Remaking One Nation: Conservatism in an Age of Crisis by Nick Timothy

Nick Timothy begins his book with his own crisis: “At two minutes to ten, my world fell to pieces.” It was the night of the 2017 general election, and his friend and colleague, Fiona Hill, had just shown him the exit poll. It indicated that instead of the greatly increased Conservative majority, which they expected when they urged the Prime Minister to go to the polls, there was going to be a hung parliament.

Theresa May rang him: “She was sobbing. I remember thinking she sounded like a child who wanted to be told everything was just fine.”

A year before, everything was just fine. May took over from David Cameron as Prime Minister and Timothy wrote the speech she delivered in Downing Street: “If you’re from an ordinary working-class family, life is much harder than many people in Westminster realise…”

This goes down well, but another speech worked on by Timothy, and delivered at the party conference in the autumn of 2016, draws adverse comment because of May’s condemnation of “citizens of nowhere”.

He remains angry and resentful about the criticism she incurred:

“It suited campaigners and political opponents to claim that Theresa had used this language to describe opponents of Brexit. But this was nonsense, as anybody listening at the time knew. Her targets were the more irresponsible and selfish members of big international business. The speech was absolutely clear. ‘Today,’ she said, ‘too many people in positions of power behave as though they have more in common with international elites than with the people down the road, the people they employ, the people they pass in the street. But if you believe you’re a citizen of the world, you’re a citizen of nowhere. You don’t understand what the very word ‘citizenship’ means.'”

To write, or indeed to speak, those words betrays a cloth ear. May, so far as we know, let them through without a murmur: she had a disconcerting habit of saying whatever her staff gave her.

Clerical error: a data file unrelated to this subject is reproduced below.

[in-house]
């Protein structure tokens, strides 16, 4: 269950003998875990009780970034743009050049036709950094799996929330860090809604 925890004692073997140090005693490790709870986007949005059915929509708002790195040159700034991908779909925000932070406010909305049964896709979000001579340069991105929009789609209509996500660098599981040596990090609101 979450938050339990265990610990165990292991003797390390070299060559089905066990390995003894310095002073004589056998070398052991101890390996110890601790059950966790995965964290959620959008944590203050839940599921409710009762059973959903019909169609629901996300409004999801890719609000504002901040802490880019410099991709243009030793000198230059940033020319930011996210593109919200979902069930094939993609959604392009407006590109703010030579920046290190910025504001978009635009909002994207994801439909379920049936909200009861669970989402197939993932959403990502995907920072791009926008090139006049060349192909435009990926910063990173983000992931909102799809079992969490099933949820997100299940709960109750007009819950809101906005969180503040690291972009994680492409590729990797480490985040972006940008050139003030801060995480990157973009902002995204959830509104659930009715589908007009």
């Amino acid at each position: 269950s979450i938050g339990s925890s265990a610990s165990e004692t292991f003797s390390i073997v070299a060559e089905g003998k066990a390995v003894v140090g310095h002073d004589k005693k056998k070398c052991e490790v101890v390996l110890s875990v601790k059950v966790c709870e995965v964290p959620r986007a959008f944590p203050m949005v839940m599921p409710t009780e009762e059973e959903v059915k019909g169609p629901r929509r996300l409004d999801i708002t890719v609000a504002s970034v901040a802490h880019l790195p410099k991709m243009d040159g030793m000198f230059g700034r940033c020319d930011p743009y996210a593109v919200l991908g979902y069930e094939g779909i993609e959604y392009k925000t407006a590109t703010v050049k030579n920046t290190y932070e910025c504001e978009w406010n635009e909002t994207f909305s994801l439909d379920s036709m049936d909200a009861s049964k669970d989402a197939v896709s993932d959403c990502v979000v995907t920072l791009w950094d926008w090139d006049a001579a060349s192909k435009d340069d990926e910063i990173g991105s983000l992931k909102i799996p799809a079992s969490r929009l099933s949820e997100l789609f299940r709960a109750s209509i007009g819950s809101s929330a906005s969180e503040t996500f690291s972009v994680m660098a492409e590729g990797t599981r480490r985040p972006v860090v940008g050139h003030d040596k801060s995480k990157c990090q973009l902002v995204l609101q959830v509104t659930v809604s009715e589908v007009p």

Timothy, over three years later, still cannot see the problem, which is that a citizen of the world may also have local loyalties and affections. The Hampstead liberal loves Hampstead with a passion, and joins every local organisation going, so felt infuriated to be told, by this unimaginative Prime Minister, “if you believe you’re a citizen of the world, you’re a citizen of nowhere”.

Nor were citizens of the world the only ones to bridle at her remark. Backwoodsmen were huffy too.

Those of us who love our own village, town or county may also aspire, however ludicrously, when we visit Paris, to pass ourselves off as citizens of the world, capable of speaking French and entering into the literature, art and manners of a civilisation into which we were not born.

This is not a linguistic quibble. Language is of the essence. Timothy describes how, until his thirties, he was “a fairly conventional conservative”, but then “started to reflect on the hostility many Conservatives feel towards the state”:

“And the way I thought about policy became more unorthodox. Unorthodox, that is, to those modern Conservatives who have been enticed by liberal and libertarian ideology. In fact, my beliefs are entirely consistent with the long tradition of conservative philosophy. They are influenced by Burke, Hume, Smith, Disraeli, Oakeshott, Churchill, Macmillan and Thatcher.”

Seven of those eight figures used language in a wonderful way to convey political insights. Timothy draws most often on Burke and Disraeli, and whenever he does, his text gains in colour and power.

Thatcher did not use language in a wonderful way. She knew, however, that finding the right language was an indispensable task for the practical politician, and she never stopped exhorting the best writers she could find to produce the right words.

Composing speeches for her was agony. Often the drafts got worse and worse, with the best stuff long since discarded and her team barely able to keep their eyes open as she drove them on into the early hours of the morning, at work on the 33rd version of the text.

All this is described to brilliant comic effect towards the end of Cold Cream, Ferdinand Mount’s memoir. The greatest conservative writers manage at one and the same time to be profound and flippant; to care deeply about what they are trying to say, but also to admit the vanity of their endeavours, so the joke is often at their own expense, for striving so presumptuously to give coherent expression to a tradition which is fluid, inconsistent, at the mercy of circumstance, more a matter of intimation than of ideology, resourceful and creative and wise, but also at times quite plainly inadequate and barren.

Mount spent some time in the Conservative Research Department, and so did Timothy. It offers a useful training in the composition of briefing papers which make the best case for whatever the Conservatives are doing or saying, without actually lying.